If your recent visit to Burger King has you wondering why you should swap a steak jump for an impossible slipper, I'm here to dive into the various reasons why people choose to become vegetarian or vegan and what impact these the practices have on our bodies and the planet.
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Health Benefits of Plant-Based Diets
There is no shortage of evidence that eating lots of fruits and vegetables contributes to a healthy body and brain. Indeed, some research suggests that vegans and vegetarians generally have better health markers than omnivores. In fact, many health experts recommend plant-based diets to people who have heart problems, high blood pressure, diabetes and other health conditions.
Health problems regarding animal protein
A major reason why people give up animal products involves health problems about animal protein, especially red meat. For decades, public health officials and health professionals urged consumers to eat less meat, especially beef and pork. They cited health problems such as heart attack, stroke, cancer and more.
However, recent research revealed that people may have had the wrong belief about red meat in all these years, noting that the evidence link between red meat, processed meat and disease was weak at best. Another long-standing belief about red meat – that the saturated fat content clogged the arteries – was also recently interrupted.
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That said, no dietary recommendation is appropriate for every person, so take the evidence and do what you want. If you have bad reactions to animal protein, this is why you should try plant-based meat. And whether real meat or faux meat is healthier, well, that's the question of the decade (and probably the next).
Animal Welfare and Moral Values
This is an important reason for many people in their decision to start and continue a vegan diet. Many vegans strongly believe that all animals, including those who have long been diets throughout the world, have the right to life and freedom. It is certainly a reasonable point of view, and having emotional attachment to animals often contributes to that view.
For example, research on the motives behind eating a vegan diet shows that having more pets early in life (and a greater variety of pets, such as not just cats and dogs) increases the tendency to avoid meat consumption later in life.
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If you're not ready to go full vegan, but want to reduce beef consumption for animal welfare reasons, to replace the typical beef burger with an Impossible Burger or a Beyond Burger the next time you eat out is a good start. Here is a list of places that have Beyond Meat Burger on the menu, and a list of restaurants serving Impossible Burger.
If you ask a vegan why they decided to eat vegan, there is a good chance that they will mention something about the environment. Many people who eat plant-based diets burn to protect the environment, and that's all for good reason – we should all strive to do our part for our earth.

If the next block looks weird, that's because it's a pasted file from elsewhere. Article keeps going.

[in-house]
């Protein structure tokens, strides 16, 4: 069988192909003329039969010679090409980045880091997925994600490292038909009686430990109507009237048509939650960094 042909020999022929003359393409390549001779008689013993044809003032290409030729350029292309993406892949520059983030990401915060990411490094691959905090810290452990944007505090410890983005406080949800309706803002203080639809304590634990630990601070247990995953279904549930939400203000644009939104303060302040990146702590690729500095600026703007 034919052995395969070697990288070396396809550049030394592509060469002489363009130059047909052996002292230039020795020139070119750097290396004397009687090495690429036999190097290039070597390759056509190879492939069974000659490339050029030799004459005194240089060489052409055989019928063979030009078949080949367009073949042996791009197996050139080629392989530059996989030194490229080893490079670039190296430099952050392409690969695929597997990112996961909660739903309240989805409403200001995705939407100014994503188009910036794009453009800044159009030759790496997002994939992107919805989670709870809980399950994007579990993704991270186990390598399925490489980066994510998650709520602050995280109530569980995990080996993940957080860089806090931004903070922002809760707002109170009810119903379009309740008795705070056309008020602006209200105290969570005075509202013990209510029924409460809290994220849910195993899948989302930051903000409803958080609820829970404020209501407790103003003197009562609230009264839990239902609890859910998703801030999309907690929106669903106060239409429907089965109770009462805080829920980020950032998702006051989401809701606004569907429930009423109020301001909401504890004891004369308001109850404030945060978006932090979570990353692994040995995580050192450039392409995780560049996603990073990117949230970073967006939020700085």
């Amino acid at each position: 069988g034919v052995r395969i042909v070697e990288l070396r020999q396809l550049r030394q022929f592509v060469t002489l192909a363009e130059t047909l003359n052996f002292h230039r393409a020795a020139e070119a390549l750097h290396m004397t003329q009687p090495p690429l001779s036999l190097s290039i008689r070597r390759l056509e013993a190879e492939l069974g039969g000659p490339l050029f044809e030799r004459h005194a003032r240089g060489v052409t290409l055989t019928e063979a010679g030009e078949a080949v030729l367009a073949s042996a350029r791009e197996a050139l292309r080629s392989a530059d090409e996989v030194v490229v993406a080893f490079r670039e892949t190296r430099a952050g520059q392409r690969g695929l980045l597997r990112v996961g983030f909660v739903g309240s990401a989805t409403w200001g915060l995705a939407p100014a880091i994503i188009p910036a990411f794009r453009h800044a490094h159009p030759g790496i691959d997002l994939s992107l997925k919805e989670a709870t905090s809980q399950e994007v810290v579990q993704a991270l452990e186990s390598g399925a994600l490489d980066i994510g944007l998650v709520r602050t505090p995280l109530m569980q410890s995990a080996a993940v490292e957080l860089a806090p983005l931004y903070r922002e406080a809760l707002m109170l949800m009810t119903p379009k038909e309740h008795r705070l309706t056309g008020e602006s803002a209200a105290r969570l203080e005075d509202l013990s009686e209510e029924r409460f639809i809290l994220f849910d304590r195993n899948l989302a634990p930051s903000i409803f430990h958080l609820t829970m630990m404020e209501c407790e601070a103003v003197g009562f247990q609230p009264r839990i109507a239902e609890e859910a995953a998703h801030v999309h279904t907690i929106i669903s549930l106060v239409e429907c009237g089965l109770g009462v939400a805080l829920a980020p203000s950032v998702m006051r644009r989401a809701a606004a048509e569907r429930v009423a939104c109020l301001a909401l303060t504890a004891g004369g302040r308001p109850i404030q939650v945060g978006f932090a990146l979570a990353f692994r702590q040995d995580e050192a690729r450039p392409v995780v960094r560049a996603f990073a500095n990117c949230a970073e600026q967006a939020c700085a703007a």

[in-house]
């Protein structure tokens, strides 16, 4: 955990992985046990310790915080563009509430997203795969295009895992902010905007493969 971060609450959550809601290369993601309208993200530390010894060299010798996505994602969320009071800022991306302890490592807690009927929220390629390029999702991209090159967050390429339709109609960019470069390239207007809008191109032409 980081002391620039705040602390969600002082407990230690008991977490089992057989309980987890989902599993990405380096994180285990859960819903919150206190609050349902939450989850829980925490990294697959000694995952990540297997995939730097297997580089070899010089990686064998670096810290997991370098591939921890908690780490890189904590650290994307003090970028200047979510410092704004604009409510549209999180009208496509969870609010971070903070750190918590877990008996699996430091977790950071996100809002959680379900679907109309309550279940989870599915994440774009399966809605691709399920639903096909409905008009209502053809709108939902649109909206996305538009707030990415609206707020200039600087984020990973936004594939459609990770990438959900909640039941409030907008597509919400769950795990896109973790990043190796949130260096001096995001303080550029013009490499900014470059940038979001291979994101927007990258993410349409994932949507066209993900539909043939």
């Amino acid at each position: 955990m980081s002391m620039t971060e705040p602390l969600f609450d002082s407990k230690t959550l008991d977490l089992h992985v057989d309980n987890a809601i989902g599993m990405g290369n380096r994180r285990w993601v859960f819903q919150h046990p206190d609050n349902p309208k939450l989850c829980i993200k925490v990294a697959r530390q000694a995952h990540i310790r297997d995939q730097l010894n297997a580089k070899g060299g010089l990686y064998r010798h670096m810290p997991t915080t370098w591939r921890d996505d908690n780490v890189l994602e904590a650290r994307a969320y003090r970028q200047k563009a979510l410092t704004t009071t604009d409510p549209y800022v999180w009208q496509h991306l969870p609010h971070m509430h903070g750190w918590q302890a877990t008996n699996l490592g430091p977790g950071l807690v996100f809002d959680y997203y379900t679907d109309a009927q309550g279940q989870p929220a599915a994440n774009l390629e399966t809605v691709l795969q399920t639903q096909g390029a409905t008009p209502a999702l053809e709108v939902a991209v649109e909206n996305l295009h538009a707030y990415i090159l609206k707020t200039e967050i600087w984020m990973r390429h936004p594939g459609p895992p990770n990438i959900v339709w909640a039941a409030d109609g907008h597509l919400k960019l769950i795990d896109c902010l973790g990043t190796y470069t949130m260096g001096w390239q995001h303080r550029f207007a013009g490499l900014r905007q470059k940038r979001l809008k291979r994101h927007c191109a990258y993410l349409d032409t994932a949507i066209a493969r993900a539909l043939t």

Many consumers and even environmental experts attribute current environmental issues to animal breeding, citing flashy statistics on greenhouse gas emissions, water and agriculture, waste, labor costs and transport involved in animal husbandry.
But animal breeding may not be as bad for the environment as you think. Some research suggests that even if everyone on the planet went vegan, greenhouse gas emissions would only fall by 2.6 percent. The earth would probably be better off if people focused on reducing food waste, minimizing disposable plastic and using public transport, walking or cycling more than using cars.
Belief in human needs
Some people choose to eat a plant-based diet because they do not believe that humans need expensive food sources to survive and thrive. While there is some truth to that statement – you can certainly meet your daily nutritional needs on a vegan or vegetarian diet, even if you exercise a lot, everyone on a plant-based diet should take steps to ensure they consume enough nutrients that come in large seen from animal sources. These include vitamin B12, vitamin D, omega-3 and omega-6 fatty acids, calcium, zinc and iron.
Fortified plant-based foods, such as Impossible Burger and Beyond Burger, offer similar nutritional profiles as real beef. So if you're looking for plant-based alternatives but don't want to risk nutrient deficiencies, try one of these cheat meat burgers.
Some people choose plant-based diets for any reason on this list, and some choose to eat plant-based simply because they do not like animal protein and dairy products or have sensitivity to them – like lactose intolerance.
At the end of the day, you don't really need a reason to choose a plant-based burger over a regular burger – you shouldn't feel obligated to explain your food choices to other people if you don't want to.